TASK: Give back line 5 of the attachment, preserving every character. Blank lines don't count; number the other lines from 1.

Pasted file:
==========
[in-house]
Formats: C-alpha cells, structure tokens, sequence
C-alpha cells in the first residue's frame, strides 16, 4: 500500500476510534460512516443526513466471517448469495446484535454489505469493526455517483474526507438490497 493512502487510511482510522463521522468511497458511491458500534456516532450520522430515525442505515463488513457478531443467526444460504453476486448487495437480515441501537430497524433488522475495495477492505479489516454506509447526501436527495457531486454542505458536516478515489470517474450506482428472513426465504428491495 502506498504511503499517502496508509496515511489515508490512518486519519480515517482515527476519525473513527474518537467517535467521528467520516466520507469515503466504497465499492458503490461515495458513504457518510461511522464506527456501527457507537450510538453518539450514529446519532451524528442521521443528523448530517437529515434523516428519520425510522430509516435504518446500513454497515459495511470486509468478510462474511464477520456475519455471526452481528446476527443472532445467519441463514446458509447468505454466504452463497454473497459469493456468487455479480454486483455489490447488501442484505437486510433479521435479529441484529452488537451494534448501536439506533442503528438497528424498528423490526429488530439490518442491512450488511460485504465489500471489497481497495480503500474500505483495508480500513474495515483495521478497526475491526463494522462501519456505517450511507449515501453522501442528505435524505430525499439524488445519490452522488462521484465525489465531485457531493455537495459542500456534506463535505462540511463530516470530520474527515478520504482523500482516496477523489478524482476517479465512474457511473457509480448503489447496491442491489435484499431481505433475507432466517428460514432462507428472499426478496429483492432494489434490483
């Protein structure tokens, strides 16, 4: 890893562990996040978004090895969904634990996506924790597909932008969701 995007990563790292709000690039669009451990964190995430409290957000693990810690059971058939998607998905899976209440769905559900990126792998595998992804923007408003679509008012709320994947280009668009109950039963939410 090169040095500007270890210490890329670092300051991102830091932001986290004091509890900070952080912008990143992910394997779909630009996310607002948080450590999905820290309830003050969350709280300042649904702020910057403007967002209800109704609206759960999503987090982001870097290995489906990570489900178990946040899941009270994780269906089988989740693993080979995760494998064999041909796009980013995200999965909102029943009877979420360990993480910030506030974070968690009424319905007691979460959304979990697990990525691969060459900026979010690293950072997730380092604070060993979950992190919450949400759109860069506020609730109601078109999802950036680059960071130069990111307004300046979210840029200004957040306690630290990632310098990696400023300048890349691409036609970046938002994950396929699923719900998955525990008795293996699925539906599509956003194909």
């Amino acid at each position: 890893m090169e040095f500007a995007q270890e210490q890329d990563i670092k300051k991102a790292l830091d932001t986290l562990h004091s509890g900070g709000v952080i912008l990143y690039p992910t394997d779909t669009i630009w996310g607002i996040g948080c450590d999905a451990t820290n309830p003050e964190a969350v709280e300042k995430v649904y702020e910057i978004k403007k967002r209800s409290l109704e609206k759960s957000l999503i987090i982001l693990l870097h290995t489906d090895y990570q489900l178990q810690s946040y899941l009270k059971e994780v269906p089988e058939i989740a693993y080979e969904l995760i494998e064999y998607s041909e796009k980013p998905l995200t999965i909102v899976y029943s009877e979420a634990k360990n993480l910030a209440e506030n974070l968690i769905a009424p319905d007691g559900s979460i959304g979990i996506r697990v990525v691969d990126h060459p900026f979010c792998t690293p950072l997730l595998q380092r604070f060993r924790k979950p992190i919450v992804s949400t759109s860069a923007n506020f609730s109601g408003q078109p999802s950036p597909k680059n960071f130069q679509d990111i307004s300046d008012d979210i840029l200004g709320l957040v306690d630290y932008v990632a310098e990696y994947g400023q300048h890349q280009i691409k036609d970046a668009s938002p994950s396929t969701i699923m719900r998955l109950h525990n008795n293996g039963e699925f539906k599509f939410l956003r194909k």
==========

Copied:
């Amino acid at each position: 890893m090169e040095f500007a995007q270890e210490q890329d990563i670092k300051k991102a790292l830091d932001t986290l562990h004091s509890g900070g709000v952080i912008l990143y690039p992910t394997d779909t669009i630009w996310g607002i996040g948080c450590d999905a451990t820290n309830p003050e964190a969350v709280e300042k995430v649904y702020e910057i978004k403007k967002r209800s409290l109704e609206k759960s957000l999503i987090i982001l693990l870097h290995t489906d090895y990570q489900l178990q810690s946040y899941l009270k059971e994780v269906p089988e058939i989740a693993y080979e969904l995760i494998e064999y998607s041909e796009k980013p998905l995200t999965i909102v899976y029943s009877e979420a634990k360990n993480l910030a209440e506030n974070l968690i769905a009424p319905d007691g559900s979460i959304g979990i996506r697990v990525v691969d990126h060459p900026f979010c792998t690293p950072l997730l595998q380092r604070f060993r924790k979950p992190i919450v992804s949400t759109s860069a923007n506020f609730s109601g408003q078109p999802s950036p597909k680059n960071f130069q679509d990111i307004s300046d008012d979210i840029l200004g709320l957040v306690d630290y932008v990632a310098e990696y994947g400023q300048h890349q280009i691409k036609d970046a668009s938002p994950s396929t969701i699923m719900r998955l109950h525990n008795n293996g039963e699925f539906k599509f939410l956003r194909k």